Lecture: Solving Problems in TC, Ch. 14

“What Do Technical Communicators Need to Know about Genre?”

In ch. 14 of Johnson-Eilola and Selber’s Solving Problems in Technical Communication, Brent Henze examines the function of genres within technical communication and how we can use our knowledge of genre (as a concept) to design documents for users’ needs, to understand how to modify a specific genre such as a progress report or bad news letter in order to achieve specific ends, or to teach ourselves how to undertake new writing tasks.

As both Bazerman and Henze explain, genres represent an established set of textual practices and conventions to be used for specific contexts by members of discourse communities (or activity systems to use Bazerman’s term). These established practices and conventions not only help define and limit the scope of choices available to us as technical communicators, they define and frame the expectations of our audience, and help them both interpret our document but how to use it. For example, as an established genre, a project feasibility report has well-defined sections (see Technical Communication Strategies for Today, Figure 10.6 for an example).  The CEO and board of directors of a company may may simply want to know whether a project should be green-lighted or not, and therefore may do nothing more than read the abstract/executive summary and maybe skim the recommendations section. On the other hand, learning that the report recommends against the project, the potential project manager who really wants to see the project go forward may want to jump straight to the research plan in order to see if they can find fault with the study itself and, therefore, maybe revive the project. Familiar with the genre of the feasibility report, both the CEO and the potential project manager know how to use a feasibility report even before they get their hands on any specific report.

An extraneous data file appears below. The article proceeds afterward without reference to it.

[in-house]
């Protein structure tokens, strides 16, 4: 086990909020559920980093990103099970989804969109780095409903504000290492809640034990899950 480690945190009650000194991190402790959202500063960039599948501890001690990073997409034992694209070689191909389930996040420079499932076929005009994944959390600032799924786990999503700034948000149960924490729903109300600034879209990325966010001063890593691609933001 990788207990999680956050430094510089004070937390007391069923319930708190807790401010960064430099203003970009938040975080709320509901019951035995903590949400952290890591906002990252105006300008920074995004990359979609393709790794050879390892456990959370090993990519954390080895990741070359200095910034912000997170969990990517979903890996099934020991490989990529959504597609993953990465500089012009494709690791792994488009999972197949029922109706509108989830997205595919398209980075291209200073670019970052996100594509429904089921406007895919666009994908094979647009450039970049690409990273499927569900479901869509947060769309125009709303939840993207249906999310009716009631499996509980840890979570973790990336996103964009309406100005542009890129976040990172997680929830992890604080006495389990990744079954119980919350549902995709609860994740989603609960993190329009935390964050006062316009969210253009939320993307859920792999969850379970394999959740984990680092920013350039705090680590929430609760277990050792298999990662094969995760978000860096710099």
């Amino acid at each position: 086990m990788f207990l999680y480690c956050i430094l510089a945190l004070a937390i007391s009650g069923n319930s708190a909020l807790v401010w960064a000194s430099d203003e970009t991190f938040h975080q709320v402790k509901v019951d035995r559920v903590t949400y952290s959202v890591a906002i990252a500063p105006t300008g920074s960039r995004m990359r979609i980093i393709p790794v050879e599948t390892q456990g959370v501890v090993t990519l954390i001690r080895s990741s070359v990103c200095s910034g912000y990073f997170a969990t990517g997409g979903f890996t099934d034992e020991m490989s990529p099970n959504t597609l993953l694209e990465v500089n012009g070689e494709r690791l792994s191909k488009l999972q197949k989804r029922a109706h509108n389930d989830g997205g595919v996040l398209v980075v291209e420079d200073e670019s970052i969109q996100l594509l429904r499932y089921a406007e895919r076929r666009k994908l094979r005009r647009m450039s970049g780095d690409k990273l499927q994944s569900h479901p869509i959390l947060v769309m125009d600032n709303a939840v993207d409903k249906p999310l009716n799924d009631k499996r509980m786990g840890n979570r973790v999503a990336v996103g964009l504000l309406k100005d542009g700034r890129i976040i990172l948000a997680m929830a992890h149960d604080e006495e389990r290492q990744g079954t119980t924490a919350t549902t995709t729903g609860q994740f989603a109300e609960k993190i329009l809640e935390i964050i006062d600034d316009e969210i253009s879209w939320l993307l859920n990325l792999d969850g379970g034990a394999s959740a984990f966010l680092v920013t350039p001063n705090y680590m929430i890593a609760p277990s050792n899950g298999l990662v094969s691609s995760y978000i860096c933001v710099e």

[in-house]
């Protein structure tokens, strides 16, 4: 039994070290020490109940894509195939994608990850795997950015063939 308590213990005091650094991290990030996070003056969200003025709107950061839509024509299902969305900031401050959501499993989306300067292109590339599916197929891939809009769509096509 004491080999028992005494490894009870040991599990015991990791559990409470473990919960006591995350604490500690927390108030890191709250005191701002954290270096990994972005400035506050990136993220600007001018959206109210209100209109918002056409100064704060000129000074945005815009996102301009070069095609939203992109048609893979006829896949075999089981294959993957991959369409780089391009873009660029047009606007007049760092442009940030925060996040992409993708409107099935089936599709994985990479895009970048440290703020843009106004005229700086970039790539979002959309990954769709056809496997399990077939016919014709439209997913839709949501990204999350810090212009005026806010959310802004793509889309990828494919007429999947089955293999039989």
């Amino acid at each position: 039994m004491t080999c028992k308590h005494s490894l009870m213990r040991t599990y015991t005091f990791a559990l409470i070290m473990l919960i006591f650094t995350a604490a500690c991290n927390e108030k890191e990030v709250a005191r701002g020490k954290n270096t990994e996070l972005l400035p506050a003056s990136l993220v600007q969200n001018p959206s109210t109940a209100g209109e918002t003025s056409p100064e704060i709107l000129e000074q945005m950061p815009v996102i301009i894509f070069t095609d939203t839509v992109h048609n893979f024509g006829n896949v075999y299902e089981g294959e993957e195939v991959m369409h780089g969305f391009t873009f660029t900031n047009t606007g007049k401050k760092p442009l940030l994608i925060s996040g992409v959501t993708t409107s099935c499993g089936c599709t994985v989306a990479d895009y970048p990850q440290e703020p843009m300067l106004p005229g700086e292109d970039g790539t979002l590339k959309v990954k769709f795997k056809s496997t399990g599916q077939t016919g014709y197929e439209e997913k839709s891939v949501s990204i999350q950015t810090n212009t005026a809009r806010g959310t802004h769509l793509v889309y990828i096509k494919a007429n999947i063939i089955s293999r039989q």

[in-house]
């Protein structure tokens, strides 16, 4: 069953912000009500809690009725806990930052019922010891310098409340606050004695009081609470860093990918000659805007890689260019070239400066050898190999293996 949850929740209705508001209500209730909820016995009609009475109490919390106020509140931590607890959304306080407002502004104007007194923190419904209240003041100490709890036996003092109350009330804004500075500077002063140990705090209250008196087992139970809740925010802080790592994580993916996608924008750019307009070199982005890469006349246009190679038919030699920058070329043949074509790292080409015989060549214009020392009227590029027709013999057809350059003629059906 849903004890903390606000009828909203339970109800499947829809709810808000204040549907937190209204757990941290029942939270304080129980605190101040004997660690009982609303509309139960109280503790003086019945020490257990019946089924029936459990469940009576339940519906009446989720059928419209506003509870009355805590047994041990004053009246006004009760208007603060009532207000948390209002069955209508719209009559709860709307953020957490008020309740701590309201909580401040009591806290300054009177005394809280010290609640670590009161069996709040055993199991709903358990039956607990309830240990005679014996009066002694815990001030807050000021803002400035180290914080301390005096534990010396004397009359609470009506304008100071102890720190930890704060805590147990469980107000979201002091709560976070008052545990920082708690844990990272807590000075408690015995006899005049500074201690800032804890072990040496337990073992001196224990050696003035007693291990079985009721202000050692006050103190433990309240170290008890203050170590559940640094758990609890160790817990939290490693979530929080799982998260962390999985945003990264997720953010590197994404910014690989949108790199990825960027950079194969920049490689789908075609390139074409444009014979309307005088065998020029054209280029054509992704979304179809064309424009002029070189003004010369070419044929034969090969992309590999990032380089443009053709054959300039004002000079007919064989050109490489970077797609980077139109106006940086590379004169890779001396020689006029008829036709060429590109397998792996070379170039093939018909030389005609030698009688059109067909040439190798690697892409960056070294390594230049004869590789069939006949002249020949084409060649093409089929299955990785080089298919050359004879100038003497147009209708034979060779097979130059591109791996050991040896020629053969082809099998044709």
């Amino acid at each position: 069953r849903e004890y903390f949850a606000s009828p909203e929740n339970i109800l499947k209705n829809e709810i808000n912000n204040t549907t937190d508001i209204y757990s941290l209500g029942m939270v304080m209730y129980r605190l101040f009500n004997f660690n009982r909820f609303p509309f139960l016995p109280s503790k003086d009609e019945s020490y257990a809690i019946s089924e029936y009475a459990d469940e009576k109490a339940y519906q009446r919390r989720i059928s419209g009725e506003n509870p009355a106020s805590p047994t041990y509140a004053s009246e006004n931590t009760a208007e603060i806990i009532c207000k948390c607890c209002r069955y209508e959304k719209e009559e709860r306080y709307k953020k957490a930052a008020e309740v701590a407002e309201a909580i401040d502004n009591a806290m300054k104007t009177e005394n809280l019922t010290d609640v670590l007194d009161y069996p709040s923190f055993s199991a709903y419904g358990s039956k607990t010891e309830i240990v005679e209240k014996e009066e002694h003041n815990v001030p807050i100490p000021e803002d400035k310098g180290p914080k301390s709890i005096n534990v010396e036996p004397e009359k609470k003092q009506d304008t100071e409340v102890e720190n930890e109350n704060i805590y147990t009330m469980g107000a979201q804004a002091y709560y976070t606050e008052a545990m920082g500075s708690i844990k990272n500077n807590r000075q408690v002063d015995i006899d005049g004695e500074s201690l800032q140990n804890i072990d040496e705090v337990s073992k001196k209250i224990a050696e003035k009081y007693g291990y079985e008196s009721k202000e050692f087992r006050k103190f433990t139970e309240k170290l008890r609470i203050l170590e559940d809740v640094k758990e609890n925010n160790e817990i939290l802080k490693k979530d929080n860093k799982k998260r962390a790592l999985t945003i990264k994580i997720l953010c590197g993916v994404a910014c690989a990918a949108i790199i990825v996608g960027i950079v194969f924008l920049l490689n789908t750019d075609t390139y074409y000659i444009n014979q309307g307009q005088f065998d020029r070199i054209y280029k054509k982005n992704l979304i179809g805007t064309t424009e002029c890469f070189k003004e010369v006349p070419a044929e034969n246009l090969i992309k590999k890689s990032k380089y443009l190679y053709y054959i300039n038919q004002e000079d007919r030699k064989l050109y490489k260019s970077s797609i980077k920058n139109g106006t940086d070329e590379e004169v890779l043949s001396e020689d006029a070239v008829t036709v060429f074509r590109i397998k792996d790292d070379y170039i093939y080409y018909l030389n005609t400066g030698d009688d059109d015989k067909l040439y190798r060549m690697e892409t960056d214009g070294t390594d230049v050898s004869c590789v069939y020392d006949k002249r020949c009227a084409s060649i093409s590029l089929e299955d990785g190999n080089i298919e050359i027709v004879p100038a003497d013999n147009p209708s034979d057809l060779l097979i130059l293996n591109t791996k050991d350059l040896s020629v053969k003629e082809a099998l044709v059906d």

Principles of Genre Theory

Henze organizes his literature review around eight principles of modern genre theory:

  • Social action: the idea that genres emerge out of the needs of a group to perform and document certain tasks (339-340).
  • Typification: a “sociocognitive process” in which groups categorize similar situations into a type or kind. (341-342).
  • Choice: as an established set of textual practices and conventions, genres set limits on the rhetorical choices one has when work in a particular task (342-343).
  • Change: while genres represent established textual practices and conventions, they are not fixed in stone.  Because they come into existence to meet the needs of a group to perform certain tasks, when the needs of the group or the group itself changes, the established practices and conventions of a genre may need to change in order to continue to meet the needs of that group (343-345).
  • Competence: effective use of a genre requires establishing competence in that genre. As a social act with an activity system (again, to use Bazerman’s term), one’s ability to preform that act within a given social context depends upon one’s competence (345-346).
  • Correlation of genres: as a social act, the use of a genre exists within a larger framework of interactions, and the use of one genre often calls forth or invokes the use of another genre. A call for proposals, for instance, invokes the submission of proposals, which will in turn result in acceptance and rejection letters (346-347).
  • Genre systems: emerging out of the idea of correlation of genres, the principle of genre systems understands that genres can be clustered into systems or ecologies in which correlated genres circulate and interact (347-348).
  • Flexibility and originality: the understanding the genres circulate and interact in an ecology combined with the understanding that genres limit the rhetorical choices available to us while at the same time being flexible leads to this last principle that sophisticated writers can meet the needs of complex or novel rhetorical situations through the use of “strategic blending of typified and innovated textual elements” (Wendy Sharer, qtd. in Henze) (349-350).

Drawing from these eight principles Henze offers four heuristics for understanding and using genres.